A SpaceX Falcon Heavy rocket lifts off from Florida's Kennedy Space Center, the United States, Feb. 6, 2018. The Falcon Heavy blasted off from the Kennedy Space Center in the U.S. State of Florida at 3:45 p.m. EST (2145 GMT), carrying something just for fun: a red Tesla Roadster belonging to SpaceX and Tesla founder Elon Musk. (Xinhua/NASA)
SAN FRANCISCO, Feb. 6 (Xinhua) -- The successful test flight of Falcon Heavy, the super rocket manufactured by U.S. space flight company SpaceX, could revolutionize the space industry one day.
The most powerful operational rocket in the world took off Tuesday from Cape Canaveral, home to the Kennedy Space Center in Florida, which had seen history made almost half a century ago when the same launch pad sent the U.S. Apollo 11 spacecraft with two American astronauts to the moon for the first time.
The launch of Falcon Heavy marks a milestone in spaceflight. It's the first time that a powerful rocket was sent into space by a private company. SpaceX was established by billionaire Elon Musk, who is also co-founder and chief executive of U.S. electric car giant Tesla.
Falcon Heavy can lift into orbit nearly 64 metric tons -- a mass greater than a Boeing 737 jetliner loaded with passengers, crew, luggage and fuel.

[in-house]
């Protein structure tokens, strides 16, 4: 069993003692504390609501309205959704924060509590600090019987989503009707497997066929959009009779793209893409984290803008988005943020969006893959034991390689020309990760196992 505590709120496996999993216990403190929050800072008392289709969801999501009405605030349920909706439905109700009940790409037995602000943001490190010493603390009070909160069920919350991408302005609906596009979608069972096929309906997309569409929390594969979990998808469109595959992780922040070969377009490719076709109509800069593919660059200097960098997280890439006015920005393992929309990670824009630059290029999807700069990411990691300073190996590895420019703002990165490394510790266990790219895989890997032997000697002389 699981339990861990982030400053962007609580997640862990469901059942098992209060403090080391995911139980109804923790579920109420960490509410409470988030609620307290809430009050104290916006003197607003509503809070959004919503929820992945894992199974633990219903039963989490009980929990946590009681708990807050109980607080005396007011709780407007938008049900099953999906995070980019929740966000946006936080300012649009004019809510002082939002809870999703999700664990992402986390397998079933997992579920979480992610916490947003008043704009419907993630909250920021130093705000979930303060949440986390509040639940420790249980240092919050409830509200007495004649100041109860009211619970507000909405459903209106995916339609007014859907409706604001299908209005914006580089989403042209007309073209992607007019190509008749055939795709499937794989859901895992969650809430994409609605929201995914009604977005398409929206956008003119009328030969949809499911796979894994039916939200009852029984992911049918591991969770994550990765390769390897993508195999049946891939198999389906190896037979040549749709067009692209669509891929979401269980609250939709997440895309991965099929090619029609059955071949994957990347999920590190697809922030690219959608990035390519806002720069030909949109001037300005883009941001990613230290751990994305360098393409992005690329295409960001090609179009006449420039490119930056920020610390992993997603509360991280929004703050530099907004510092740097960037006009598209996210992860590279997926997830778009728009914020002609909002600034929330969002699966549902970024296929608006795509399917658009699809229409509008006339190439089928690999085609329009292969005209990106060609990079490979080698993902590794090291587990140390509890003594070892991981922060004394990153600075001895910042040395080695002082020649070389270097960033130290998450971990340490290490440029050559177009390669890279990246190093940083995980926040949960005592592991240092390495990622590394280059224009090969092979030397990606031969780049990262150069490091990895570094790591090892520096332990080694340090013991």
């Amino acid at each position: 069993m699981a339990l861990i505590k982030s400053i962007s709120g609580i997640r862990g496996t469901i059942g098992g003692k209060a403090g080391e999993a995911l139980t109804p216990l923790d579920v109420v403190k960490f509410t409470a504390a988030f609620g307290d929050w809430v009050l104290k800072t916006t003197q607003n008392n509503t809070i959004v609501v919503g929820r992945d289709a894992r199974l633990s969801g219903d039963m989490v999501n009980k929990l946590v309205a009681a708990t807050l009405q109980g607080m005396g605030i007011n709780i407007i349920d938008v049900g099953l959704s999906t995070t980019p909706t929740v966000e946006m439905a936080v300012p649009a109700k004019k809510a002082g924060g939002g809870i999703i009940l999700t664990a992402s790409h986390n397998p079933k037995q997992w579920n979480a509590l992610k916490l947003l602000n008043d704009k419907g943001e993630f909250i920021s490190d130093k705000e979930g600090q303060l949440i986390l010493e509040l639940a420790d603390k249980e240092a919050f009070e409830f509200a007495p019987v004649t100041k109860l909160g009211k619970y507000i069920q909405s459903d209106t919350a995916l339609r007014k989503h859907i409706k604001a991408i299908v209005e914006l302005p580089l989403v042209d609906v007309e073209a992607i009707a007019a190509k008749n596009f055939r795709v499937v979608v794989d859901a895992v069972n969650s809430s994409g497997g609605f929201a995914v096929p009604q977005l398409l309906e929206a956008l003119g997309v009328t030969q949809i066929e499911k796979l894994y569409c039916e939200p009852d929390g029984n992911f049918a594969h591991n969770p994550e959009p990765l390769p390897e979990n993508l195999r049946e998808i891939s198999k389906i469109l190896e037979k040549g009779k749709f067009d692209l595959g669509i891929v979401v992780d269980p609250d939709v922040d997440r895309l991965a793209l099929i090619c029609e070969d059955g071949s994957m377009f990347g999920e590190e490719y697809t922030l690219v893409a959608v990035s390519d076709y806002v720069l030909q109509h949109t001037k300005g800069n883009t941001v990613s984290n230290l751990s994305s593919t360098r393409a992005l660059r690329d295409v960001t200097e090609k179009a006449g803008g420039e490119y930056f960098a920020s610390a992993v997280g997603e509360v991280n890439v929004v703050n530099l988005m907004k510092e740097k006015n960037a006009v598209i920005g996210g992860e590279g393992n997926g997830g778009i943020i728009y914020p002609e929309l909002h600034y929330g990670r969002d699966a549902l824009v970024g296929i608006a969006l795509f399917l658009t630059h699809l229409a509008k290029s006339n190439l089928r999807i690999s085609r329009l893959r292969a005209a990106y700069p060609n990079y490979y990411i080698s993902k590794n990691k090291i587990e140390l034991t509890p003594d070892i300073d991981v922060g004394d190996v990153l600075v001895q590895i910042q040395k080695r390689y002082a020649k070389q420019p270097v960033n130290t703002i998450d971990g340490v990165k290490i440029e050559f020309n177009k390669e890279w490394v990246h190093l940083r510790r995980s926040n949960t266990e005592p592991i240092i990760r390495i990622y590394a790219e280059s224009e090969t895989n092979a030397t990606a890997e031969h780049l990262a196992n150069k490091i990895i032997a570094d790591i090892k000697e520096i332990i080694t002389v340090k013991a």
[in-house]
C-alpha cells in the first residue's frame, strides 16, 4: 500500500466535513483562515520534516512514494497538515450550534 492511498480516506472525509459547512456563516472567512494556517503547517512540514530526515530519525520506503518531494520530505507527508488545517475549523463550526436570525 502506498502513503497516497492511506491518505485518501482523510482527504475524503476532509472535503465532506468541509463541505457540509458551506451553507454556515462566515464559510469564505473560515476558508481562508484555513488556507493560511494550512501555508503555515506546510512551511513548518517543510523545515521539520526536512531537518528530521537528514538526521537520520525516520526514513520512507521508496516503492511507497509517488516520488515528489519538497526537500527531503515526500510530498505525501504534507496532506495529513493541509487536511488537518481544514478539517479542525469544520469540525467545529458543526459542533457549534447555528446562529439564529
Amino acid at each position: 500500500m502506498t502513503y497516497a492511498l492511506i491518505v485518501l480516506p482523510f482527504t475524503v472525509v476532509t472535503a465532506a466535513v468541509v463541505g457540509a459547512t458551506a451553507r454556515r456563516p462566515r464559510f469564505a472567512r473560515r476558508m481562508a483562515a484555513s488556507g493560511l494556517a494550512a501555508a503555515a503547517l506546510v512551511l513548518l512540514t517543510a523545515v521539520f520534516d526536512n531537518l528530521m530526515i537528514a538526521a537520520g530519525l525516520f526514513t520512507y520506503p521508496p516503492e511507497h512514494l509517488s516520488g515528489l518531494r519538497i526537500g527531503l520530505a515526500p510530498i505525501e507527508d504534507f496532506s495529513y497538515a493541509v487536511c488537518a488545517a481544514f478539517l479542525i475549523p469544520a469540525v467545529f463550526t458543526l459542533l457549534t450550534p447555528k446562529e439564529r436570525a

It means the super rocket can lift more than twice the payload of its closest operational vehicle, the Delta IV Heavy, at one-third the cost.
However, instead of carrying a heavy payload Tuesday, it took off with a cherry red Tesla Roadster sports car used by Musk, with a dummy spacesuit-clad passenger dubbed "Starman", in an apparent reference to singer David Bowie's hit number Space Oddity.
The launch aimed to test the reliability of Falcon Heavy's 27 kerosene engines, which are triple the number of engines the company's older rocket Falcon 9 has. Falcon 9 has been used for years to send satellites and supplies to the International Space Station.
Falcon Heavy has a more ambitious mission -- to hoist super-big satellites and cargo to far more distant points such as Mars.
Tuesday's success takes Musk one step forward to realizing his dream of sending humans to Mars on larger rockets.
It will also place SpaceX in a much more advantageous position to vie for contracts to launch larger satellites from the U.S. government and other international clients.